Cruising World Announces 2010 BOTY Winners
Six boats come up winners for 2010. A special feature from our January 2010 issue
Nascar has the Daytona 500. The N.F.L. has the Super Bowl. Racing sailors have the America's Cup and the Volvo Ocean Race. But for anyone interested in the newest cruising boats launched in any given year, there's only one place to be on Columbus Day weekend: the U.S. Sailboat Show in Annapolis, Maryland.
The truth is, the BOTY program is more like a marathon than anything else. In fact, the process of getting acquainted with all the new models that we'd consider for this year's BOTY awards got started at the Newport International Boat Show in September. It was there that we got our first glimpse of the boats that the judges would be poking, prodding, and putting through their paces-in conditions that ranged from light zephyrs to driving rain and 25-knot winds-in the coming weeks. We soon realized that this wasn't going to be the year of radical risk taking. Unlike past years, when some boat designs pushed deep into uncharted waters, this year's debuts, with only a couple of exceptions, represent design evolution rather than reinvention. But that's not a bad thing. New launches from such production builders as Catalina, Island Packet, Hunter, and Beneteau, among others, show that boatbuilders are working hard to deliver what sailors want, and they've listened to plenty of owner feedback to make sure that they do.
This approach to boatbuilding was evident in every BOTY category; these categories came together based on the dockside visits that our preliminary-round judges paid during the Newport show and before things got started in Annapolis. This year, the preliminary team included CW editor Mark Pillsbury, BOTY veteran and CW editor at large Tim Murphy, and me.
And it was especially apparent (though exemplified in different ways) in the Multihull Cruisers category. Did I say Multihull Cruisers? First off, it was refreshing to see a few more two-hulled boats this year. Unlike last year, when only one new cruising catamaran was launched, four new models-a Lagoon, a Fountaine Pajot, and two from Robertson and Caine-made their debuts this year.
The Lagoon 400 is one of those design exceptions referred to earlier. Potential owners said they want cruising-cat accommodations to be closer to those you have in your house, and the designers delivered just that. As a result, the 400's hulls are wide, and they have the freeboard required to contain truly spacious living spaces-and generous bridgedeck clearance-in a 40-foot package. During their dockside visit, the judges found the design team of Marc Van Peteghem/Vincent Lauriot Prévost made no attempt to mask the height of the hulls with steps in the hull or deck. As a result, the boat had the most radical look of all the cats we tested. Still, we found that the deck is wide, flat, and easy to navigate and that the living space within was indeed impressive.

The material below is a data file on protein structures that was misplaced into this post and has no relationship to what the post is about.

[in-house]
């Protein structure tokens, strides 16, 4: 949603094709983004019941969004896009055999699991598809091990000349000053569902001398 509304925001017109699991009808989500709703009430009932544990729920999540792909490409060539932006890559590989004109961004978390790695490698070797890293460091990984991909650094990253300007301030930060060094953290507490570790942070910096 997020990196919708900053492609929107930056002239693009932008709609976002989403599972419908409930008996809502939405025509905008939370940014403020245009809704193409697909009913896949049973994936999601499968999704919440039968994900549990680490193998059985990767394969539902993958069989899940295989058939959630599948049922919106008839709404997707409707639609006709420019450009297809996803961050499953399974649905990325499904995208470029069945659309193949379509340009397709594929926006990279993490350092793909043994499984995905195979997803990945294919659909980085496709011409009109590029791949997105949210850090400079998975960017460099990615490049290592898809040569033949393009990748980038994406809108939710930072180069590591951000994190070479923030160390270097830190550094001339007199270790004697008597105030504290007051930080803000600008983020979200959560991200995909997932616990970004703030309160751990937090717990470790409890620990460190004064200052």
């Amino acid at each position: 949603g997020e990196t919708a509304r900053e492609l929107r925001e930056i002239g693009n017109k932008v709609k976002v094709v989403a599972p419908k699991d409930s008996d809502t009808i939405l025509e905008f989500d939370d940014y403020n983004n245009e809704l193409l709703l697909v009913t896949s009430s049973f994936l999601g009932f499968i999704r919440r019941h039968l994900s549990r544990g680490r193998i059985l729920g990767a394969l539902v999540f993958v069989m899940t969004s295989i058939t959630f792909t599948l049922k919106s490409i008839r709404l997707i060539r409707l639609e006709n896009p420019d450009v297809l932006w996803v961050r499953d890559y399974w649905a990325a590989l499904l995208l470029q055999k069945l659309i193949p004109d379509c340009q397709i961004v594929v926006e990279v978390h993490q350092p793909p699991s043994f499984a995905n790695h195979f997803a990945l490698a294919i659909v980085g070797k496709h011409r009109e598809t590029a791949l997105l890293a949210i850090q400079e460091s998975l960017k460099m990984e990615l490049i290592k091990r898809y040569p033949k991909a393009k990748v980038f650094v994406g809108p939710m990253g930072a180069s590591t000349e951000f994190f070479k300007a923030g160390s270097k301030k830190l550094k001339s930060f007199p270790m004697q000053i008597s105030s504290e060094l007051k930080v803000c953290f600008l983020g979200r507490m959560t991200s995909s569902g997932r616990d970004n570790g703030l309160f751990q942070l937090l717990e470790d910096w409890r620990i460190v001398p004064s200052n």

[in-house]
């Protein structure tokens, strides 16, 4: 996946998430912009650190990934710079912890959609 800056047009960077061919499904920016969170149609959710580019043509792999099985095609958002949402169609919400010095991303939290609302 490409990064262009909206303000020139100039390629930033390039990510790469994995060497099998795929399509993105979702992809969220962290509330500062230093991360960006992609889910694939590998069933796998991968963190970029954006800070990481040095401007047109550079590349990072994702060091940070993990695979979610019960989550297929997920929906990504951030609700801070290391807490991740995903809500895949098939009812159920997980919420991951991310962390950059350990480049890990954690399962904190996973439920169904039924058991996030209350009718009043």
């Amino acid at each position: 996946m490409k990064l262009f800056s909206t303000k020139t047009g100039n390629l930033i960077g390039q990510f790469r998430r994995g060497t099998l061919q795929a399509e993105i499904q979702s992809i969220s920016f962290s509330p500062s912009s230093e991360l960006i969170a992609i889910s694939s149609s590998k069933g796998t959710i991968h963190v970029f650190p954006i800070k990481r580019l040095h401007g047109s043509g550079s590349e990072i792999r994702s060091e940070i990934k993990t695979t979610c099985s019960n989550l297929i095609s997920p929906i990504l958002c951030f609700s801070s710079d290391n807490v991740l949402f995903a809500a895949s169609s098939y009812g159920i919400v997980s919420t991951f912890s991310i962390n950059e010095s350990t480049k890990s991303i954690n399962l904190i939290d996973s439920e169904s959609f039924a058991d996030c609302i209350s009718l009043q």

Fountaine Pajot's Lipari 41, on the other hand, represents the evolution of thought from a builder that's been producing cruising cats for more than 25 years. It has the distinctive bridgedeck saloon windows and French styling for which the company is known, and the judges were impressed with the way it performed in the 25 knots of breeze we had during the sailing trials. Even in the cold rain, they were still smiling thanks to boat speeds of 9 knots or better.
While the other cat builders had the benefit of owner feedback, Robertson and Caine, the builders of the Leopard 38 and the Sunsail 384 (the former available privately with an owner's cabin to starboard, the latter built for Sunsail with four cabins and equipped specifically for charter) had the added benefit of knowing what works-and doesn't-thanks to the legions who opt to sample cats while on charter. As a result of the collaboration between Sunsail, the South African builder, and designers Morrelli & Melvin, both models impressed the judges with strong construction, excellent systems installations, clever design solutions, and peppy sailing performance. And the well-executed details-such as the elegantly simple and powerful electric davit system, the singlehander-friendly helm station, the little lip on the stairs descending down into the hulls, and the wide platform on the sterns to make boarding from a dinghy easy-really kept the judges buzzing. After much debate (involving the other cats as well as the Sunsail version), the judges named the Leopard 38, with its more owner-specific focus, the Best Multihull Cruiser as well as the Import Boat of the Year. You'll find more details on all the winners as well as write-ups on all the nominees as you read on.
Of all the groupings, the category of Premium Cruisers Over 50 Feet was particularly tough to narrow down, simply because each of these boats is built to high standards and carries a price tag that would indicate craftsmanship and performance. The Tayana Annapolis 64 and the Passport Vista 615 had the "benefit" of being test-sailed in 25 knots of wind and rain-conditions a prospective owner is sure to encounter on the long offshore passages for which these vessels are made. Both handled the nasty elements beautifully. The Tayana had a big, comfortable cockpit; excellent visibility from its dual helm stations; decks free of clutter, since all lines run back to the cockpit through races under the deck; and a hull with more than enough muscle to stand up to the stiff breeze. The accommodations plan was filled with interesting features, including an accordion door that turns the big guest cabin forward into two separate cabins when it's opened.